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The Computing Science and Artificial Intelligence division in MIT

See-through walls possible with wireless signal tracking

The Computing Science and Artificial Intelligence division in MIT has developed a system that enables tracking movements through walls by simply using wireless signals.

The system, named ‘RF-Capture’ is able to contrast between as much as 15 people through the wall while able to track their movements with an accuracy of 90%. Despite having just been developed, the system may have several useful real-world applications in the future.

Real-world applications may be:

  • Virtual reality gaming
  • Tracking body movement in movie production
  • Tracking sudden movements in cases of emergency

The RF-Capture is composed of 20 antennas installed in an array that transmit wireless signals and in doing so are able to produce reflections between body parts that are then analyzed and translated into movement. In fact, the power of the wireless signal required to operate the device require only a thousandth (1/1000) of the actual power used in wireless internet. Even the frequencies at which the device operates are lower than those used in applications like X-rays, allowing even easier penetration through walls.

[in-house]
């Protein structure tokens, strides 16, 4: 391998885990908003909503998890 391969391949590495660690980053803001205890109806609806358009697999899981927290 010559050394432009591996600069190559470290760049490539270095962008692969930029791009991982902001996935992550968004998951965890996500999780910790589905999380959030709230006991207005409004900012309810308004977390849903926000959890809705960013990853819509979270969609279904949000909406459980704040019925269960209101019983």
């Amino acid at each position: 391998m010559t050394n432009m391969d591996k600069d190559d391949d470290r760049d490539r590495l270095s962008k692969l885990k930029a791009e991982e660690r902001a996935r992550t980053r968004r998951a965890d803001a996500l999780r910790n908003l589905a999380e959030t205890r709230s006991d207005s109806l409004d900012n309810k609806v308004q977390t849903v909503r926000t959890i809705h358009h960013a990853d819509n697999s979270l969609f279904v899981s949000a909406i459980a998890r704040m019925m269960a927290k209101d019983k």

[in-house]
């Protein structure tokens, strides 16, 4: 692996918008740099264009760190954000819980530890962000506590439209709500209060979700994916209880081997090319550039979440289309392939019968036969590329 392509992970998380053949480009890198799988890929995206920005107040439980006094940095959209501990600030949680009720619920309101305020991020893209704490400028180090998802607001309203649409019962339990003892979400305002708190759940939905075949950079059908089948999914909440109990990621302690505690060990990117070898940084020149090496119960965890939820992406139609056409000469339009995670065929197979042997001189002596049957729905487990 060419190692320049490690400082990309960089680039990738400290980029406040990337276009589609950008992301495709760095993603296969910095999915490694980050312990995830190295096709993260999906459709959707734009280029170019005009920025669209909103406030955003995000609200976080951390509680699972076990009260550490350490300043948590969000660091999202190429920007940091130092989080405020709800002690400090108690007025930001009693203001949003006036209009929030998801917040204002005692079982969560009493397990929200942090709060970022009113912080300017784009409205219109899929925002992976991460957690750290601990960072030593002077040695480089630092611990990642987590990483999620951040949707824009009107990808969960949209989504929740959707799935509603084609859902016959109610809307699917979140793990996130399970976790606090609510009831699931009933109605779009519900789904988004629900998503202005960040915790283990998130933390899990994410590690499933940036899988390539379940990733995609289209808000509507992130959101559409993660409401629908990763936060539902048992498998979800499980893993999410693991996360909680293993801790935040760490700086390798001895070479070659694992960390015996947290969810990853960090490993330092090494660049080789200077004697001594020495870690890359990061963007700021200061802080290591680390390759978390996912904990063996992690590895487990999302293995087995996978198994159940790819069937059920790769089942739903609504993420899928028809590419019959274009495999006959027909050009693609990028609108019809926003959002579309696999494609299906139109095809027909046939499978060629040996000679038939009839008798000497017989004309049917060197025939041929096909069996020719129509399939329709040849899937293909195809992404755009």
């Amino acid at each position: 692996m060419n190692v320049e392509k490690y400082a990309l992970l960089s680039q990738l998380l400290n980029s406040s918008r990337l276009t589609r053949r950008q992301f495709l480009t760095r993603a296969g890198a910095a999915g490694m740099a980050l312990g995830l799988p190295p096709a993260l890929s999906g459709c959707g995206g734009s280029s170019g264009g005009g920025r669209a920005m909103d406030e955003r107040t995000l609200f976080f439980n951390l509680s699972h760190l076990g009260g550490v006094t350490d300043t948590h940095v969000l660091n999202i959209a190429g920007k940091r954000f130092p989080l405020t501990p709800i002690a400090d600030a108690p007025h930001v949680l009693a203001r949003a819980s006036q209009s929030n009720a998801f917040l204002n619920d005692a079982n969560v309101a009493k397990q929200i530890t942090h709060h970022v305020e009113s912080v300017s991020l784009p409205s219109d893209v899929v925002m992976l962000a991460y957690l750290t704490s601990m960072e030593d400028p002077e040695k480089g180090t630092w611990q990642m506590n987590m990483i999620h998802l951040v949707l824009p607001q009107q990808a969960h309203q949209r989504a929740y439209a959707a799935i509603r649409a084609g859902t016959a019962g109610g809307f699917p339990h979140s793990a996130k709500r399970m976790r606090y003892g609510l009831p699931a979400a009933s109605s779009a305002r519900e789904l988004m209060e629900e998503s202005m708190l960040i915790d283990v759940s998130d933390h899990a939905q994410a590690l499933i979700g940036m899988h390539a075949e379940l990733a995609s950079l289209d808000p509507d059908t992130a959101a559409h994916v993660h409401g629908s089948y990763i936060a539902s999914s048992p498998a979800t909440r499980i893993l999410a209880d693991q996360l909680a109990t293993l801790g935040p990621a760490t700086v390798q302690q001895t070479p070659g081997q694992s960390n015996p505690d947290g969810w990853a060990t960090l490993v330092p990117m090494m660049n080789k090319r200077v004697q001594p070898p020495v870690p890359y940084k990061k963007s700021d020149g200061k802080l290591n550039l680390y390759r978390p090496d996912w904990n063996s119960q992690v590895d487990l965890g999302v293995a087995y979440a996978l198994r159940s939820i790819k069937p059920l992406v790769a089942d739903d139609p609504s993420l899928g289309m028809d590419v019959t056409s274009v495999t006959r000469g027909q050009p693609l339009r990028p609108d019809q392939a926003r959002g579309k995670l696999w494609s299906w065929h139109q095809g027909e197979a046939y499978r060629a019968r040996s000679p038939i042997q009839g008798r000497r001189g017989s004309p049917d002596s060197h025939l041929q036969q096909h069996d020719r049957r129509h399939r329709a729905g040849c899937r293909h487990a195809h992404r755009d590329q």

When considering the production costs of such a device, the similarity to current wireless systems also makes the components of this device easily producible at extremely low costs.

The algorithm used with the RF-Capture device is known as a ‘coarse-to-fie algorithm’ that in essence analyzes the space around it and traces reflections into body parts, creating the figure of a person in the other room piece by piece.

In the real world, RF-Capture can most closely be compared to Microsoft’s Kinect and its ability to fully track the human body, also termed ‘skeletal tracking’. The difference is that while Kinect relies on the object being in the same room, RF-Capture has the potential to expand to different rooms and even floors.

Despite limits to the current version of the device, MIT is hopeful that this is just the beginning of understanding how such a device works and should interact in the future. Researchers hope that by further understanding these principles of wireless signal tracking, current limitations to the RF-Capture device should, in time, decrease.


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